How much economic damage every region in Europe is set to face due to Brexit is revealed in a new study by University of Groningen’s Professor Bart Los and Dr Wen Chen, along with colleagues from other institutions. The United Kingdom is estimated to feel the brunt of the fallout. But its closest trading partners face steep risks too, such as Ireland, Germany, the Netherlands, Belgium and France, according to the study.
The results show that between 10-17 percent of GDP in UK regions is at risk from Brexit. Ireland’s situation is similar to the least at-risk areas of the UK, such as London and Scotland, with 10 percent of GDP at risk. The next-most exposed regions are all in Germany, where between 4.5 percent and 6.4 percent of regional GDP is at risk. In parts of the Netherlands, as much as 5 percent of GDP is at risk from Brexit.
‘The UK and its regions are far more vulnerable to trade ‐ related risks of Brexit than other EU member states and their regions,’ concludes the paper, published in Papers in Regional Science. ‘It is many of the UK’s economically weaker regions which are especially exposed to Brexit.’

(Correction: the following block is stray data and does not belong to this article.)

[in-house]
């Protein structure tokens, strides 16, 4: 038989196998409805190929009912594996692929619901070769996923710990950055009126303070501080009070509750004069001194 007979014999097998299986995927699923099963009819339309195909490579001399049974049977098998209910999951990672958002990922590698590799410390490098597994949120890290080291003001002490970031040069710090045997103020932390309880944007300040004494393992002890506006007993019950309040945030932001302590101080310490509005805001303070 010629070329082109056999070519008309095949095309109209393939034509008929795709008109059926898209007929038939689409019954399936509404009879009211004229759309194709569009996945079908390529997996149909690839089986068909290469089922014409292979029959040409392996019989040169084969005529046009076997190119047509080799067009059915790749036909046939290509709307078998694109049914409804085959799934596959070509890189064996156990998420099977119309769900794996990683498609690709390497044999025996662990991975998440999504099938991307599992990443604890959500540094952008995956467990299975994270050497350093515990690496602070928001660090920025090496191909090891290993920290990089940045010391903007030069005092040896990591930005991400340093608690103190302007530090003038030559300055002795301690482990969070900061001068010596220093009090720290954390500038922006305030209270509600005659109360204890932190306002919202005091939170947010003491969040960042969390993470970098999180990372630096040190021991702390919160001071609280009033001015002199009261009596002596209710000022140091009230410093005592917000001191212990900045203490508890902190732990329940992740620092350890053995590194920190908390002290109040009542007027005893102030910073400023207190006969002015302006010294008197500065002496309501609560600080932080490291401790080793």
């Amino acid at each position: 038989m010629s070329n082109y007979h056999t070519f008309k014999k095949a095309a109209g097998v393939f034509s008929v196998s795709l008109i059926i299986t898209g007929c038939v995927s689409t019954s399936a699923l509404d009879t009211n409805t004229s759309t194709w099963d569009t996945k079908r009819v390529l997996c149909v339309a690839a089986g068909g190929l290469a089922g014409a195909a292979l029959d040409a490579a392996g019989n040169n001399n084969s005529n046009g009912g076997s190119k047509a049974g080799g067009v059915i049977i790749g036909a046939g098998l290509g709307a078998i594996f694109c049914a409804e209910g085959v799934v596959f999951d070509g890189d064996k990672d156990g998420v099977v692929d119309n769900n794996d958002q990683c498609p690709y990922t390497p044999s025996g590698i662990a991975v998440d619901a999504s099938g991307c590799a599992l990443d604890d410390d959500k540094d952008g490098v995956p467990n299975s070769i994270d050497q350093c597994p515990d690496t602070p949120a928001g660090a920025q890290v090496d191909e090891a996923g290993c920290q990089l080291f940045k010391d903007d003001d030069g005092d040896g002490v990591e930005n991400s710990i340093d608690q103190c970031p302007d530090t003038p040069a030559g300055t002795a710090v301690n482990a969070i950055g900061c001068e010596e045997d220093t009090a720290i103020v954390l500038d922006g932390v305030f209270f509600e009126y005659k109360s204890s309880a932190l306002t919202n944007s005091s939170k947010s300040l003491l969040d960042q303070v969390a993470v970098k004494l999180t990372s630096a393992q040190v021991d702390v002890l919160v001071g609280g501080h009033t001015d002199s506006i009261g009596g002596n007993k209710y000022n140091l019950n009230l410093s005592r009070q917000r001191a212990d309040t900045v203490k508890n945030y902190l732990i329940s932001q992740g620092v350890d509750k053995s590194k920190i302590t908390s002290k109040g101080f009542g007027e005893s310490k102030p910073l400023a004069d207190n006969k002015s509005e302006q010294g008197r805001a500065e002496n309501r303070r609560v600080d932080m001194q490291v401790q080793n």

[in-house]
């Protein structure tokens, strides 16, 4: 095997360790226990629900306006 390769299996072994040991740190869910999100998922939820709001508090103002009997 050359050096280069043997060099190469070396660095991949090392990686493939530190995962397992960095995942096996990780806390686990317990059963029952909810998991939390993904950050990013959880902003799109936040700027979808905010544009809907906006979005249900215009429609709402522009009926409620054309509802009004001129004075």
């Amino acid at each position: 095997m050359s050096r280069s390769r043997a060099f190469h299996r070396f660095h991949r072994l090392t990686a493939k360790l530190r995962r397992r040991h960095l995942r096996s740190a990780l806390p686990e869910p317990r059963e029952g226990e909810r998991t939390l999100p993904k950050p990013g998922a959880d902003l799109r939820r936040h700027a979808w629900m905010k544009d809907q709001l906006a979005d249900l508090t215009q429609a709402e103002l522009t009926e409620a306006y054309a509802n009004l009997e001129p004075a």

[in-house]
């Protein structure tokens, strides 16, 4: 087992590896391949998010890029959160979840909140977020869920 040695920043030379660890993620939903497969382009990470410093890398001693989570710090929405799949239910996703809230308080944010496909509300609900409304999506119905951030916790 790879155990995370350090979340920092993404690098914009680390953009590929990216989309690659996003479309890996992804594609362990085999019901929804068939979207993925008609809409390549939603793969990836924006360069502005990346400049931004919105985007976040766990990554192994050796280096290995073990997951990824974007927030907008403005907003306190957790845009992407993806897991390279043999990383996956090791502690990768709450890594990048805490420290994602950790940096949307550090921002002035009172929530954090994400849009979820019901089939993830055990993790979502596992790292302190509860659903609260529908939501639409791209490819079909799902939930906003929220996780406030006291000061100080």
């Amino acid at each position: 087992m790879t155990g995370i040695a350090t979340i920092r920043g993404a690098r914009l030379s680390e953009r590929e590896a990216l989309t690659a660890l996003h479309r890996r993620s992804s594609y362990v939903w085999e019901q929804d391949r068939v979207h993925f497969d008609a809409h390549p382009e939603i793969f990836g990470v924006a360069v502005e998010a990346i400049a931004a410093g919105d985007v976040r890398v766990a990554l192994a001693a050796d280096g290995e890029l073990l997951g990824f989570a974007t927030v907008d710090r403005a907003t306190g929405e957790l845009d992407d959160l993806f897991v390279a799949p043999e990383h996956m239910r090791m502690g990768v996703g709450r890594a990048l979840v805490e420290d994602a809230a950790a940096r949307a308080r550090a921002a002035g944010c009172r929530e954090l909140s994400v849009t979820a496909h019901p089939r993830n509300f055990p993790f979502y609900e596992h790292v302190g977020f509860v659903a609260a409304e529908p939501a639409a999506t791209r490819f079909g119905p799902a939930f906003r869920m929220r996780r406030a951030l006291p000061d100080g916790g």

The researchers were able to estimate the negative trade effects by using the World Input-Output Database. This trove of data maintained by the Groningen Growth and Development Centre shows what regions in Europe buy and sell from each other, giving a more detailed picture than that available in national accounts. The full data, including region-by-region breakdowns of the labour income at risk from Brexit, is available via the Open Access article in Regional Science:
The continental divide? Economic exposure to Brexit in regions and countries on both sides of The Channel
Contact: Bart Los, Professor of the Economics of Technological Progress and Structural Change
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